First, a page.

The thoughts of a woman trying to live simply yet abundantly, contentedly yet expectantly, wisely yet adventurously... all for His glory.


fish lips

Continuing to blog about my time in Niger working with the Worldwide Fistula Fund.

Saturday (day 10): fish lips

After all the hullabaloo of riding camels yesterday, we had to say goodbye to part of our team as they left to fly back to the US. Our team is splitting up now, before our patients are fully healed, because we have to maximize space (and thus finances) on the small plane it takes to fly from Maradi back to Niamey, the capital of Niger. It also doesn't take as much manpower to care for our patients now that the surgeries are finished, so it makes sense to have a smaller team. Three nurses (including myself) remain, and Dr. Steve.

From L to R: Dr. Steve (surgeon), Alainie (RN), Sarah (RN), myself (RN), Ginger (RN), Dr. Lewis (surgeon), and Greg (anesthesiologist)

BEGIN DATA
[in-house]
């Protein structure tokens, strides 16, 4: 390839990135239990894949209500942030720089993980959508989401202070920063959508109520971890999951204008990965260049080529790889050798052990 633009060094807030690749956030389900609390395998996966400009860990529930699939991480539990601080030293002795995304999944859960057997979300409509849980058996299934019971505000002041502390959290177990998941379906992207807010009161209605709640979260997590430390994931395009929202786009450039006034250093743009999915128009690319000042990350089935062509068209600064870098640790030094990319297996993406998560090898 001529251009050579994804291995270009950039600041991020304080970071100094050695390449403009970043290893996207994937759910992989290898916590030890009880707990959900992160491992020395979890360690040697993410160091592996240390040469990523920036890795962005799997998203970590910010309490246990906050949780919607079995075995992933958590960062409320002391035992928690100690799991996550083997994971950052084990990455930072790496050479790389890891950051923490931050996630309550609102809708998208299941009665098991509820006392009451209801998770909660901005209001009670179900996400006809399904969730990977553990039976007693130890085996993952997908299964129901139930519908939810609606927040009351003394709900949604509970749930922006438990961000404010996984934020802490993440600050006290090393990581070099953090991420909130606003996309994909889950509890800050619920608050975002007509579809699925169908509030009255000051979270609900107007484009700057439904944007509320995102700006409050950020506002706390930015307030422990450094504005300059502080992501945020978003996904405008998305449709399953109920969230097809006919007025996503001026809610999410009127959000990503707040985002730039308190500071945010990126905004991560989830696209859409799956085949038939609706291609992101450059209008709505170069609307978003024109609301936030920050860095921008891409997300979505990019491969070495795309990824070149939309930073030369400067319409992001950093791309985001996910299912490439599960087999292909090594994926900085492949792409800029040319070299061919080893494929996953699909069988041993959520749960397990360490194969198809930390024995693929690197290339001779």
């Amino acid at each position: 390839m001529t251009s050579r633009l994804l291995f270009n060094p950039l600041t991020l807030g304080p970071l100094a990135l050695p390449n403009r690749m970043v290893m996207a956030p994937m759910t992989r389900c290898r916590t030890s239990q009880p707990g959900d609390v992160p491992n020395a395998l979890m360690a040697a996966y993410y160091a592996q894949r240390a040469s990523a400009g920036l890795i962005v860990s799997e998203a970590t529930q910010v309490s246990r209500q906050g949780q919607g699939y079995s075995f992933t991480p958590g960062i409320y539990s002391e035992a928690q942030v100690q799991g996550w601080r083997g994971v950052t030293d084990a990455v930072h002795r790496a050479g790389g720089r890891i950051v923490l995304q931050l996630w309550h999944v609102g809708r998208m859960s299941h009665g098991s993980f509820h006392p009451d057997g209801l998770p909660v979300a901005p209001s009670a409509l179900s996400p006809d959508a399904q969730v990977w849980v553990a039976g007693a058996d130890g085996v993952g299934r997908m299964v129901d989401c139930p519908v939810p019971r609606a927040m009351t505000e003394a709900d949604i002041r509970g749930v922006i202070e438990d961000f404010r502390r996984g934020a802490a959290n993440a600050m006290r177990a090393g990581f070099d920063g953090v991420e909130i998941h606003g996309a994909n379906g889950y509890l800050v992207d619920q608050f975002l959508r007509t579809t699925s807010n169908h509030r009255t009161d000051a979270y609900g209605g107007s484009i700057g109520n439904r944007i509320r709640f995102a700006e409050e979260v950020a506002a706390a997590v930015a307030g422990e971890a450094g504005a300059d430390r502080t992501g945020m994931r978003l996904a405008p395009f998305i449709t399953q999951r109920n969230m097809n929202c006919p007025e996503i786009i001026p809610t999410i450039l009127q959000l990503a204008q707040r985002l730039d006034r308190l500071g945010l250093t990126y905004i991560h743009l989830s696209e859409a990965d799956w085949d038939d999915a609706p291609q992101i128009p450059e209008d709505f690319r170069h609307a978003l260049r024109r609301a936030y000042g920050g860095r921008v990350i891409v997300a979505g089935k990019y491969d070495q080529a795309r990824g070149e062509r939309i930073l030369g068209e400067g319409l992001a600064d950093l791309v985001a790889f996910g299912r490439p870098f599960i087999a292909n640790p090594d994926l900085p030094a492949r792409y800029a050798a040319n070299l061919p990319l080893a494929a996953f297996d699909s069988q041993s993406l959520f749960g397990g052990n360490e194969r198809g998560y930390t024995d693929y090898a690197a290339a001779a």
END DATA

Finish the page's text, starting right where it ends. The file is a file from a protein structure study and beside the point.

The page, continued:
Although today is Saturday, those of us that are still here in Danja still have to work. After breakfast we head down to check on our ladies and do whatever nursing tasks need to be done for the day. But today is much more leisurely than last week and we spend more time playing with the kids than anything. 

So without any further ado let me introduce you to the phenomenon known as "fish lips." This is Sarah's brainchild and a great way to make people laugh, regardless of culture or language. 

Sarah (on the right) started it all!

Everyone in Niger that we've met loves having their picture taken, but all smiles disappear when you aim the camera (except Sharifa on the far left--I caught her off guard).